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Colin and Sue’s Travel Diary

Tuesday, 16 Jan 2007

Location: Chile

MapThe tour is over and we´re back on our own again for our last week in South America which is very nice. There were some lovely people in the group but also a lot of complaining (particularly about the bread here!).

We had a great flight from Ushuaia to Santiago - it was a really clear day with wonderful views of the icefield and, in particular, the Perito Moreno glacier. Being suckers for punishment, we got to Santiago about 10pm on Wednesday and left the next morning to go back to Argentina for a weekend in Mendoza in the heart of wine country. We crossed the Andes by bus (about 9 hours each way including three hours at the border - the Chileños were particularly slow even when we were leaving Chile) - more fabulous scenery including views of Aconcagua - the highest mountain outside of the Himalayas.

Mendoza was good - we went on a wine tour to the Bodega El Rural in Maipu which was followed by a great lunch with a very nice bottle of Malbec. The vineyard made the Rutino wines which we had had in Ushuaia. We planned to get in a bit of training for the Milford track in New Zealand (which we start in less than a week´s time) so also wanted to do some walking in the mountains. We had hoped to be able to walk from one refugio to another but in the event, with limited time, we found a tour with 2 day hikes staying at a lovely hostel/refugio in the mountains. The walks were very good - although both were all up and then all down - hard on the ageing knees. The views on both days were excellent and we saw more condors and a final guanaco. The night at the refugio was quite surreal - we ended up sipping Malbec in front of a log fire watching Chelsea beat Wigan on the TV which probably had the best choice of stations we´ve come across (in which case you may wonder why we watched Chelsea and Wigan....). This was followed by Terminator Two which Colin has now seen about 4 times and Sue has fallen asleep during about 4 times. There were only 2 other guests there - one of whom was training for a climb up Aconcagua which will take 17 days and goes up to almost 7,000m - quite mad.

Back to Santiago and our third stay in the Hotel Foresta which we really like despite the over zealous maid service. Everything gets tidied up and moved - so for example, our biscuits which we left on the table in a plastic bag (to keep the packet shut and reduce crumbs) were removed from the bag and put on a shelf. The bag, which was obviously very untidy looking, was thrown away. But we´re back in our first room - so nice views of the park.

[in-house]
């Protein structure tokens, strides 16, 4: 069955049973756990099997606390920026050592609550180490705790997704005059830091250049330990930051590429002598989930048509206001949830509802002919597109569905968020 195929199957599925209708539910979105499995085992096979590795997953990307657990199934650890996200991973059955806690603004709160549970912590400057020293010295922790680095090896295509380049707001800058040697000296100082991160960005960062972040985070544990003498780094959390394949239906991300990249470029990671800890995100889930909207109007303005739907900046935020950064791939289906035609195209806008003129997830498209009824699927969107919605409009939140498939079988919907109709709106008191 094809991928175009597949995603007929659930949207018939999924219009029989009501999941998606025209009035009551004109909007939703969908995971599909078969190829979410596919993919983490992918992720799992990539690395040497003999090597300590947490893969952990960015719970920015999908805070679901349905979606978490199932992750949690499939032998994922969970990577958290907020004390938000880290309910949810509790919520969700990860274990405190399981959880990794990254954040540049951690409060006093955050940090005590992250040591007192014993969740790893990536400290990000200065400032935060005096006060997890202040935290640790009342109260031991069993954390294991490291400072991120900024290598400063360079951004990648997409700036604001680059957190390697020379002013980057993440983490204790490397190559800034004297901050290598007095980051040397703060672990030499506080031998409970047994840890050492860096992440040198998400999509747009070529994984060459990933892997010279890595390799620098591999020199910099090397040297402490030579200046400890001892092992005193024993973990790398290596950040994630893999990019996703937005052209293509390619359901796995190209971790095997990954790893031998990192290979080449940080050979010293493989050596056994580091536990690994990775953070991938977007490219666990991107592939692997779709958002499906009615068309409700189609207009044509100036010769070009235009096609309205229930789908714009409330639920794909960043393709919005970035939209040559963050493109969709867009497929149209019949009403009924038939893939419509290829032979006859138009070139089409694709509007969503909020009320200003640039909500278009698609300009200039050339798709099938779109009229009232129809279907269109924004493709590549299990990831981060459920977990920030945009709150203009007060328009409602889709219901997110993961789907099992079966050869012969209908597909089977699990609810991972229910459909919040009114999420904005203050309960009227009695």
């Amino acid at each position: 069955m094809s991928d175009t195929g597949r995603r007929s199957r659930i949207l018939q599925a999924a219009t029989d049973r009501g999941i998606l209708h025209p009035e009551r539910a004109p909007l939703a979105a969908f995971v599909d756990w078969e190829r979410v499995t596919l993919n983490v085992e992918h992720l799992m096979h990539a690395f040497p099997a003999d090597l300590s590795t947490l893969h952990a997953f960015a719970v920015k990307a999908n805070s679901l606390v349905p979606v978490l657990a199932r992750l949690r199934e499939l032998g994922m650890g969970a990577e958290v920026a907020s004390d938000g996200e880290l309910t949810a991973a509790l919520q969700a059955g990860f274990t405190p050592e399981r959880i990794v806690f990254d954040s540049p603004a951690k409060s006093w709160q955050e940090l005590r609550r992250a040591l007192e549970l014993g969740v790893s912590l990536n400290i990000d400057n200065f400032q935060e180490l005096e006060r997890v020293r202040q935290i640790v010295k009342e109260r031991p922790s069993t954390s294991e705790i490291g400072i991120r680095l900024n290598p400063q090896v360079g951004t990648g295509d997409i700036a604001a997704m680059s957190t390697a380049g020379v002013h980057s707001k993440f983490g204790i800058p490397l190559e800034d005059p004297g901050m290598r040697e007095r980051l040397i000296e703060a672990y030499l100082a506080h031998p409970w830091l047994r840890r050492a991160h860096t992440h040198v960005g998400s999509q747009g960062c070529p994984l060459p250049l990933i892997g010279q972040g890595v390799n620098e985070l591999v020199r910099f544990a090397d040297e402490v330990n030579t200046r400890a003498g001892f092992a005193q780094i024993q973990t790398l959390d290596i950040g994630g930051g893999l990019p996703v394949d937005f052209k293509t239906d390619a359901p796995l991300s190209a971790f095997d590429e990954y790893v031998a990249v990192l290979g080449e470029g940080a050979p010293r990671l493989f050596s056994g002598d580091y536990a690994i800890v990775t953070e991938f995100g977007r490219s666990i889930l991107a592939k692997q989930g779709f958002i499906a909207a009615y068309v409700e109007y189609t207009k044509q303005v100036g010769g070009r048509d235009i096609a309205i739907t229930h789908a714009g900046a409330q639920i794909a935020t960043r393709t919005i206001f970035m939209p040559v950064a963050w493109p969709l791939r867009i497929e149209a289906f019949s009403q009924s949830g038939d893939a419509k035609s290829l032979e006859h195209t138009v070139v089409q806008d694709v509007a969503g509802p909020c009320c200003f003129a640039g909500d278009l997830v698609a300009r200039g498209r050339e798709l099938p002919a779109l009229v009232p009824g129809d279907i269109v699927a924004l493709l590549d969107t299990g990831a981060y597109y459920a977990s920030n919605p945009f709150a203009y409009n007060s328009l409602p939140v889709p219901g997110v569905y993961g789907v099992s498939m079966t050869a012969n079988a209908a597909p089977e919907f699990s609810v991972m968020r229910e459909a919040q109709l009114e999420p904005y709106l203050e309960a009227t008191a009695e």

We decided to even up the wine tasting between Chile and Argentina and go to the Concha y Toro vineyard. This was a much better tour - we had to pay (about 6 pounds) which meant the wine was much better and we could have kept the very nice tasting glasses but decided that they would be just too hard to keep in one piece.

It´s hard to believe that we are leaving South America tomorrow after 5 months - it seems like we´ve been here for ages. We started in Ecuador on the equator and got down to Ushuaia in Tierra del Fuego. No idea how far we´ve travelled but it feels like a long way, especially after some of our marathon bus journeys. We´ve visited 5 countries - Ecuador, Peru, Bolivia, Chile and Argentina (plus day trips to Brazil and Uruguay). The counties are very different - especially comparing say Bolivia which is still very poor and has a mainly indigenous population and seems very "foreign" to Argentina and Chile which have a much more European feel.

Highlights - we´ve seen some awesome scenery, done some wonderful walks, seen some really different cultures and lifestyles (some seemingly unchanged for centuries), learnt a lot about Latin American history (especially those Incas and their stones), met some great people, watched some wonderful wildlife, eaten some good food and delicious fruit and even learnt some Spanish.

Lows - not many at all really - the worst being ill and sampling Bolivian healthcare but so far we´ve been very lucky compared to some travellers we´ve met (touching wood as typing). It would have been nice if our Spanish had improved more than it has - it´s such a huge leap from tourist Spanish to having a proper conversation. The hardest thing has definitely been having haircuts, although fortunately the results in Quito and Cusco were ok - less said about Buenos Aires the better!

But we are looking forward to some things such as vegetables, sandwiches with fillings other than ham and cheese, flushing the paper down the loo and English speaking hairdressers.